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Kotasz v. Immigration and Naturalization Service

filed: August 1, 1994.


Petition for Review of a Decision of the Immigration and Naturalization Service. INS Nos. A28-959-155, A28-959-154, A28-959-156, A28-959-157.

Before: Stephen Reinhardt, Thomas G. Nelson, Circuit Judges, and Frank A. Kaufman,*fn* District Judge. Opinion by Judge Reinhardt.

Author: Reinhardt

REINHARDT, Circuit Judge:

Mihaly and Agnes Kotasz, husband and wife, and their two children, Matyas and Erika, petition for review of the Board of Immigration Appeals' ("BIA") decision denying their applications for asylum and withholding of deportation. All four members of the Kotasz family are natives and citizens of Hungary.

Although the BIA did not question the reliability of evidence showing that Mihaly Kotasz ("Mihaly") was arrested and beaten on several occasions by the Hungarian police because of his active opposition to the Hungarian communist government, it denied Mihaly's asylum request. The BIA based its denial of asylum on the fact that Mihaly was arrested "along with numerous other demonstrators," and thus, in its view, was not "singled out" for persecution.*fn1 Similarly, the BIA denied the asylum claim of Agnes Kotasz ("Agnes"), which was based on her ethnic status as a gypsy, because it found that she had not been individually targeted for persecution. Because we find that, as to Mihaly, the BIA erred in its application of the requirement of a particularized threat of persecution, we grant the Kotaszes' petition in part and deny it in part, and remand to the BIA for further proceedings.


As the BIA acknowledged in its opinion, Mihaly is anti-communist. More specifically, he strongly opposed the Hungarian communist government. Mihaly's father took part in the 1956 Hungarian uprising. Mihaly himself was forced to serve at a labor camp for a year and a half because of his refusal to serve in the Hungarian military. Subsequently, to show his opposition to the communist regime, Mihaly participated in several annual demonstrations commemorating the 1848 Hungarian Revolution. At each of these peaceful demonstrations - on March 15 of 1981, 1984, 1985 and 1986 - Mihaly was arrested by the police. Ten to twenty other demonstrators were usually arrested along with him; they would be detained and, at intervals during detention, beaten by the police. The police hit Mihaly in his stomach and kidneys with a rubber truncheon, and called him an anti-communist. Each time Mihaly was detained he suffered one or two days of such treatment and was then released.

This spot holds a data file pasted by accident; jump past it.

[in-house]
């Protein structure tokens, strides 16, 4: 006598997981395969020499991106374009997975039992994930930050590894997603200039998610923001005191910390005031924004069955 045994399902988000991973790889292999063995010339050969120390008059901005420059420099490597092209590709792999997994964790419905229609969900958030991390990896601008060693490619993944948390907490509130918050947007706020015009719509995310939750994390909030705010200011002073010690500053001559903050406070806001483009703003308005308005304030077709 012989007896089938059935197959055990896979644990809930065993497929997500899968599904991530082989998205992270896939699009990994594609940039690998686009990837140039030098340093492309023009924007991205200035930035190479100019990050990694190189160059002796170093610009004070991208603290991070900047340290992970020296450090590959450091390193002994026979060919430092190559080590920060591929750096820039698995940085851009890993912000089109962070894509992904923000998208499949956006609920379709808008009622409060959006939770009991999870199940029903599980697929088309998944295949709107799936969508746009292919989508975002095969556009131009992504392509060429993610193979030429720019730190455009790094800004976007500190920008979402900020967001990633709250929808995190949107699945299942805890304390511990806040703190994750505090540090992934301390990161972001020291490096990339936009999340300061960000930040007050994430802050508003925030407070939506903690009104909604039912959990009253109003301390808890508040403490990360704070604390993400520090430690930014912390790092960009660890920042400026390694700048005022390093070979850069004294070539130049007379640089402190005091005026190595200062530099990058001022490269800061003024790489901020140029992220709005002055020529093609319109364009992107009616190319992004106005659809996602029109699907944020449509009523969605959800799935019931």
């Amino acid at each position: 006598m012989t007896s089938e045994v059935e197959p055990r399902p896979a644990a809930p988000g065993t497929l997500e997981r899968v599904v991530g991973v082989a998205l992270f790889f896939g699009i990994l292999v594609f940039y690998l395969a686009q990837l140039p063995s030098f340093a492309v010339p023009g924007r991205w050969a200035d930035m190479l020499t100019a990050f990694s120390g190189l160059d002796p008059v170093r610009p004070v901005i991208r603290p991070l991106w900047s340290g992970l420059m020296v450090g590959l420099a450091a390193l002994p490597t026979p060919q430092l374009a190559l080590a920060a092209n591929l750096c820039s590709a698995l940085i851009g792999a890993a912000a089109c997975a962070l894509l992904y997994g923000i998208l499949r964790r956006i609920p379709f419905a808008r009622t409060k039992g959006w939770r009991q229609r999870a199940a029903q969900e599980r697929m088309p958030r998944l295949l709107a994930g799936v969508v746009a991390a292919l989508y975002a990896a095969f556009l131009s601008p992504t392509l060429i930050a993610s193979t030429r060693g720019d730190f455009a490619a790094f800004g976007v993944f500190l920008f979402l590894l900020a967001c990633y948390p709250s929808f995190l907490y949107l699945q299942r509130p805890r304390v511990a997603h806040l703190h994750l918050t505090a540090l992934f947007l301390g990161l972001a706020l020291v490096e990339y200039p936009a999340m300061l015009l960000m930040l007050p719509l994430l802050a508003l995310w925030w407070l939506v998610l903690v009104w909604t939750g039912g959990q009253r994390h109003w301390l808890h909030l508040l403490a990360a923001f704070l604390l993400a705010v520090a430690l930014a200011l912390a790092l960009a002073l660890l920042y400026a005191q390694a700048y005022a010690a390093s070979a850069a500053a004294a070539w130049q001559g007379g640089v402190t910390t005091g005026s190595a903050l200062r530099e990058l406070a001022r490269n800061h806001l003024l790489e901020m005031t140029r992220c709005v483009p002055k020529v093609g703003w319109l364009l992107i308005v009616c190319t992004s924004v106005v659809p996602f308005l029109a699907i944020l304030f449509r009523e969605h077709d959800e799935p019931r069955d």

The Kotaszes entered the United States on December 5, 1987, as nonimmigrant visitors. Mihaly immediately applied for political asylum and withholding of deportation on behalf of himself and his family; his application described his history of arrests and beatings. Agnes filed a separate asylum application in which she described the discrimination faced by gypsies in Hungary. After certain procedural complications, the Kotaszes' deportation hearing was held on May 17, 1990.

At the hearing, both Mihaly and Agnes Kotasz testified in support of their asylum applications.*fn2 Agnes' testimony was extremely brief: she stated only that in Hungary she was ashamed to admit that she was a gypsy. Mihaly testified at much greater length, describing his mistreatment at the hands of the Hungarian government. He asserted that because of his past political activities he would have "great difficulty" if he returned to Hungary. When questioned about then-recent political changes in Hungary, Mihaly asserted that political harassment continued there because, despite the superficial change of government system, the same people were in power and the same thinking prevailed as under Communism.*fn3 The immigration Judge found his testimony generally credible, but denied the Kotaszes' asylum and withholding of deportation claims and granted them voluntary departure. The BIA affirmed in a three-page Disposition.

The BIA found that neither petitioner had proven the particularized persecution necessary to demonstrate statutory eligibility for asylum under the INA. In its opinion, the BIA stated with regard to Mihaly that "there is no evidence in the record that [he] was singled out for persecution - rather he was arrested with numerous other demonstrators and incarcerated for a short period of time." Regarding Agnes' asylum claim, the BIA found that "there is no evidence that she, as an individual, has been persecuted owing to her ethnic background." Finally, after rejecting the Kotaszes' claims of persecution, the BIA took administrative notice of the political changes in Hungary, noting that a "western-style parliamentary democracy" had been instituted and that the Communist Party was no longer in power.*fn4

This petition for review ensued.



We review legal questions regarding the requirements for establishing eligibility for asylum de novo. Abedini v. INS, 971 F.2d 188, 190 (9th Cir. 1992). Factual findings supporting the BIA's asylum determination, including whether the alien has demonstrated a well-founded fear of ...

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